To make out a predatory-pricing claim, the plaintiff must establish not only that the defendant has sold products below cost but also that exit from the market has occurred or is imminent, enabling the aggressor to recoup by setting monopoly prices that injure consumers. See Brooke Group Ltd. v. Brown & Williamson Tobacco Corp., 509 U.S. 209, 113 S.Ct. 2578, 125 L.Ed.2d 168 (1993); Matsushita Electric Industrial Co. v. Zenith Radio Corp., 475 U.S. 574, 106 S.Ct. 1348, 89 L.Ed.2d 538 (1986). Yet Cigarettes Cheaper! does not contend that Reynolds sold to any dealer below any measure of cost (sparing us the need to determine which is the appropriate measure). Nor does it contend that it has been knocked out of the market or is in imminent danger of leaving. Cf. Spectrum Sports, Inc. v. McQuillan, 506 U.S. 447, 113 S.Ct. 884, 122 L.Ed.2d 247 (1993). In 2000 Cigarettes Cheaper! signed a retail contract with Reynolds and has been selling legitimate domestic cigarettes ever since, enjoying Reynolds's discounts.
Not that any one firm's departure from retail sales would enable Reynolds or its favored customers to recoup: There are so many cigarette retailers, and entry into retail sales is so easy, that the market approximates economists' vision of perfect competition. To the extent Cigarettes Cheaper! invites us to rule in its favor without insisting that the requirements of a good predatory-pricing claim have been met, we are unwilling to oblige; price cutting is expensive enough to producers without adding antitrust risks. See Monahan's Marine, Inc. v. Boston Whaler, Inc., 866 F.2d 525, 527-28 (1st Cir.1989) (Breyer, J.); see also Bruce Kobayashi, The Economics of Loyalty Discounts and Antitrust Law in the United States, 1 Comp. Policy Int. 115 (2005); Herbert Hovenkamp, The Law of Exclusionary Pricing, University of Iowa Legal Studies Research Paper 05-34 (Jan.2006).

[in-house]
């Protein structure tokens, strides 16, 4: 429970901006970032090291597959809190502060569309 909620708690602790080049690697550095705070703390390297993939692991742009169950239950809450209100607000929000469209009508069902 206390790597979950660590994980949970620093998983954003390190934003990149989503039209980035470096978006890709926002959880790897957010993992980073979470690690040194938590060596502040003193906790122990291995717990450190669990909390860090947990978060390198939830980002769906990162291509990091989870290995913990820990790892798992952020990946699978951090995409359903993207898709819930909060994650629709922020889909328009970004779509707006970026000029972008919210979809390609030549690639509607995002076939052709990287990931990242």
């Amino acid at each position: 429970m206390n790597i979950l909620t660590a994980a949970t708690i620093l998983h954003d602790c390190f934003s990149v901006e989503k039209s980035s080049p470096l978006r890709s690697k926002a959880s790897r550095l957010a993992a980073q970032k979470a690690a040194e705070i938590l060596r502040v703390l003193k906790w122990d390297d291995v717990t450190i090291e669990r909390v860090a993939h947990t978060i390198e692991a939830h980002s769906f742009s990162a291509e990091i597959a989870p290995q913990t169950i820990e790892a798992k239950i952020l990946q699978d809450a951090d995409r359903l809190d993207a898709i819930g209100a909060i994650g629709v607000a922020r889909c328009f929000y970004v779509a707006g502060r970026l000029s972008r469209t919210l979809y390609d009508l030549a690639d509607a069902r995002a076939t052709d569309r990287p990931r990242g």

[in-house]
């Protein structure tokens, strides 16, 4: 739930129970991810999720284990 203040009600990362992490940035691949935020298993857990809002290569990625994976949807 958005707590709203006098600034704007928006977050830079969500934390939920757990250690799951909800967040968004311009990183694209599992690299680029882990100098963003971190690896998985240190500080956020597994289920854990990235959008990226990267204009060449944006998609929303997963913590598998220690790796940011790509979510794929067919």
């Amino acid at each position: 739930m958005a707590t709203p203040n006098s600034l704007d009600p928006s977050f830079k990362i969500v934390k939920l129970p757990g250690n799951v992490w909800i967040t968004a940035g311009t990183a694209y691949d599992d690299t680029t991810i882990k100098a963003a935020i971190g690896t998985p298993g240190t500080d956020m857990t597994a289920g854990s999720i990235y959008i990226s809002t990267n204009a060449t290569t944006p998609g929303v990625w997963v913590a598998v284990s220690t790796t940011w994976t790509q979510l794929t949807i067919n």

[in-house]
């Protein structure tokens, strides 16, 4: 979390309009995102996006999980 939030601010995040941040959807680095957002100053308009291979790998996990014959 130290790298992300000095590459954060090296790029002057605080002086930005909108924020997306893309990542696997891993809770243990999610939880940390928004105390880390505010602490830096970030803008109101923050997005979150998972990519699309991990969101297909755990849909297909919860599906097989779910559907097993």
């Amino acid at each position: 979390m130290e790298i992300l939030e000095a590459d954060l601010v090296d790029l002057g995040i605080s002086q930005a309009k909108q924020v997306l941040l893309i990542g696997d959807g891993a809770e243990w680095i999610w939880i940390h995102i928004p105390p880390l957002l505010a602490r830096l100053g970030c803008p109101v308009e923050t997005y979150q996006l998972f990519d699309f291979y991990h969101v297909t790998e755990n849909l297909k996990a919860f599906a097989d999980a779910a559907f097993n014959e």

Instead of proffering evidence about the likely economic effect of Reynolds's selective discounts, Cigarettes Cheaper! wanted to regale a jury with evidence that its retail rivals (and perhaps Reynolds too) intended to deal it a fatal blow. One memo, for example, discusses ways to “shut down” and “kill” Cigarettes Cheaper! “on the beach” (though presumably without machine guns and tank traps). Cigarettes Cheaper! found plenty of such tidbits in discovery. Cigarettes Cheaper! sold Marlboros for less than many outlets sold Camels and Winstons; neither Reynolds nor its retail outlets were willing to take this lying down. They responded with discounts of their own and generated reams of paper expressing unhappiness about the need to do so.